THE garda investigation into the December 1996 murder of Sophie Toscan du Plantier now appears to have effectively come to an end.
Although the official line is that the file on the case will never be closed, gardai have admitted there are "no criminal proceedings in train or contemplated."
Several case reviews over the past 12 years have thrown up nothing new to advance the investigation.
The only hope of a breakthrough at this stage is that some significant new information will come to light.
A prime suspect, freelance journalist Ian Bailey, was identified at an early stages of the case by the investigation team.
He had a history of violence against his partner, artist Jules Thomas, and around the time of the murder had scratches on his hands and forehead.
Gardai were also suspicious after he wrote a number of articles about the killing.
Mr Bailey was arrested and questioned twice. Each time he denied any involvement.
Gardai did not find any forensic evidence linking him to the murder.
A key witness, shopkeeper Marie Farrell, provided statements saying she saw Mr Bailey at a bridge close to Sophie's home on the night of the killing.
However, she later withdrew those statements, claiming she had been put under pressure to make them by gardai.
THE new French-led investigation into Sophie's death was prompted by intense lobbying by her relatives and friends.
It received a major boost last Friday when Irish authorities finally agreed to share the murder file with French magistrate Patrick Gachon.
Under French law, prosecuting magistrates are allowed to investigate crimes committed abroad involving French citizens -- providing they receive a formal complaint.
As far back as 1997, Paris magistrate Brigitte Pellegrini was assigned to investigate the death of the French mother-of-one following an action brought by Sophie's film producer husband Daniel and her parents -- against "persons unknown."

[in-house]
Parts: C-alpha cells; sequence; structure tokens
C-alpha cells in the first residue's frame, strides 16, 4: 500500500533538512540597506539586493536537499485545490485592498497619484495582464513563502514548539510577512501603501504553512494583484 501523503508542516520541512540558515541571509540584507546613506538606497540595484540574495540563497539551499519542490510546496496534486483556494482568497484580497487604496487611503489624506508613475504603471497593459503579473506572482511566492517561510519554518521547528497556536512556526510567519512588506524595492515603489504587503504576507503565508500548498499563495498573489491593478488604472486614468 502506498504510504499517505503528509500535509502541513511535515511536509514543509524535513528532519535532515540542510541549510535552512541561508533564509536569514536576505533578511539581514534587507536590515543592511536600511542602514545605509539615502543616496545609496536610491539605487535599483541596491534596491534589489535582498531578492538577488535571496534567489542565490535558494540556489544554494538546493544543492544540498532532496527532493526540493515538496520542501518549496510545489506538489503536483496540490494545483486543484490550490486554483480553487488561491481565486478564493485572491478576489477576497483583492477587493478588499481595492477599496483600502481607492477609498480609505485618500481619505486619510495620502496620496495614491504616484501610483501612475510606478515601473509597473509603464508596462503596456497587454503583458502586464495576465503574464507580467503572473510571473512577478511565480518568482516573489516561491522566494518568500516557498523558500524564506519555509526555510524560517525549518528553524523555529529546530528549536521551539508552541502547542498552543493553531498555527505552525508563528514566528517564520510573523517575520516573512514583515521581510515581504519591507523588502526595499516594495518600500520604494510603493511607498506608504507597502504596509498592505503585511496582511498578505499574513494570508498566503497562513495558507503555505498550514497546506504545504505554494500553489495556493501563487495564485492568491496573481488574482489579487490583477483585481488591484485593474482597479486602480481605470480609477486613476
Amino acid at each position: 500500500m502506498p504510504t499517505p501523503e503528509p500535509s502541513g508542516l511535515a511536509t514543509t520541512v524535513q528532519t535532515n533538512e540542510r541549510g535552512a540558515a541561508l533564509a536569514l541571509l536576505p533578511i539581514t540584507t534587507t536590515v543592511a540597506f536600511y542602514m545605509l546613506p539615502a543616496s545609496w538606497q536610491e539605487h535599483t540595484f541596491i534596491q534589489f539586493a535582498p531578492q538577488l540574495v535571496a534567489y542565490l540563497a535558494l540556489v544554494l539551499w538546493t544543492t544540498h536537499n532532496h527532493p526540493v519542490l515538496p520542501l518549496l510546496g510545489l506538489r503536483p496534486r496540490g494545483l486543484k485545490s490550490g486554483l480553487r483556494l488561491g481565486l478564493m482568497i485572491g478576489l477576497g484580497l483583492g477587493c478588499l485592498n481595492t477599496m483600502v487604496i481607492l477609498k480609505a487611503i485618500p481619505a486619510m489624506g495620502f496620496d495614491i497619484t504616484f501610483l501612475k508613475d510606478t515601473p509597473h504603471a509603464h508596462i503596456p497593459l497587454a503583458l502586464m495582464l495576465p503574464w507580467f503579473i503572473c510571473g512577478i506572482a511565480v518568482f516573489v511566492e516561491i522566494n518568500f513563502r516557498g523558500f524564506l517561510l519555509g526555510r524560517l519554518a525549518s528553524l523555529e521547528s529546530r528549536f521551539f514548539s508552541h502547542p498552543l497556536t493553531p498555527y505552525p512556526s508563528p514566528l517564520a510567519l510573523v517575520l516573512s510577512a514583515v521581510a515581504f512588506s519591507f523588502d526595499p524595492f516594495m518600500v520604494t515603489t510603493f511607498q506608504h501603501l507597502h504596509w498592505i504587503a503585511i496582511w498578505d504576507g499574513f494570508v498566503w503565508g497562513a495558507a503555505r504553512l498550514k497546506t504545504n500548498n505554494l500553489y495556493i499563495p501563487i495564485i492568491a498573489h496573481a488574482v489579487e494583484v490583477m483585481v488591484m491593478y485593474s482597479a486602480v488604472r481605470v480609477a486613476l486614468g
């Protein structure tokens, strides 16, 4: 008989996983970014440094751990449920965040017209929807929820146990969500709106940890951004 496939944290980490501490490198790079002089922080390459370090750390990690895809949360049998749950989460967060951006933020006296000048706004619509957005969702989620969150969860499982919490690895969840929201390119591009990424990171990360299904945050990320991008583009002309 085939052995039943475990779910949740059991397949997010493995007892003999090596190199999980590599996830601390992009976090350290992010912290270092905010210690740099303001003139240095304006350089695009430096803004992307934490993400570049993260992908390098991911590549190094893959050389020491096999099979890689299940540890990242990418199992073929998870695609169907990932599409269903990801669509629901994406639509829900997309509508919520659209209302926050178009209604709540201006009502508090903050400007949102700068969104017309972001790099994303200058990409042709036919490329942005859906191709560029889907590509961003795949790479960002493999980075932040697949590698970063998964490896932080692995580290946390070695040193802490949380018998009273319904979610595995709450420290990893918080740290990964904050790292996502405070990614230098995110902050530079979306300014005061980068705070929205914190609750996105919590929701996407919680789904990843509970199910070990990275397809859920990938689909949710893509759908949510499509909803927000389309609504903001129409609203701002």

Ms Pellegrini's inquiries went nowhere after several applications to the Irish authorities seeking information on the case were unsuccessful.
The French investigation gained a new impetus in recent months when the original autopsy report was finally released to Sophie's family in France.
Sophie's remains were exhumed from a graveyard in the south of France earlier this month.
New DNA tests -- unavailable at the time of her murder -- are now being conducted.
Sophie's relatives have appealed to Irish witnesses to come forward to cooperate with Mr Gachon's inquiry.
If sufficient evidence is gathered, Mr Gachon could seek the extradition of a suspect using a European arrest warrant.
THE relatives of Sophie Toscan du Plantier have never given up hope that someone will be brought to justice for her murder.
Her parents, Georges and Marguerite Bouniol, continue to make their annual pilgrimage to her West Cork holiday home to mark the anniversary of her death. Sophie's brother Bertrand told the Irish Independent: "We keep going back to Ireland to Sophie's house to find her spirit."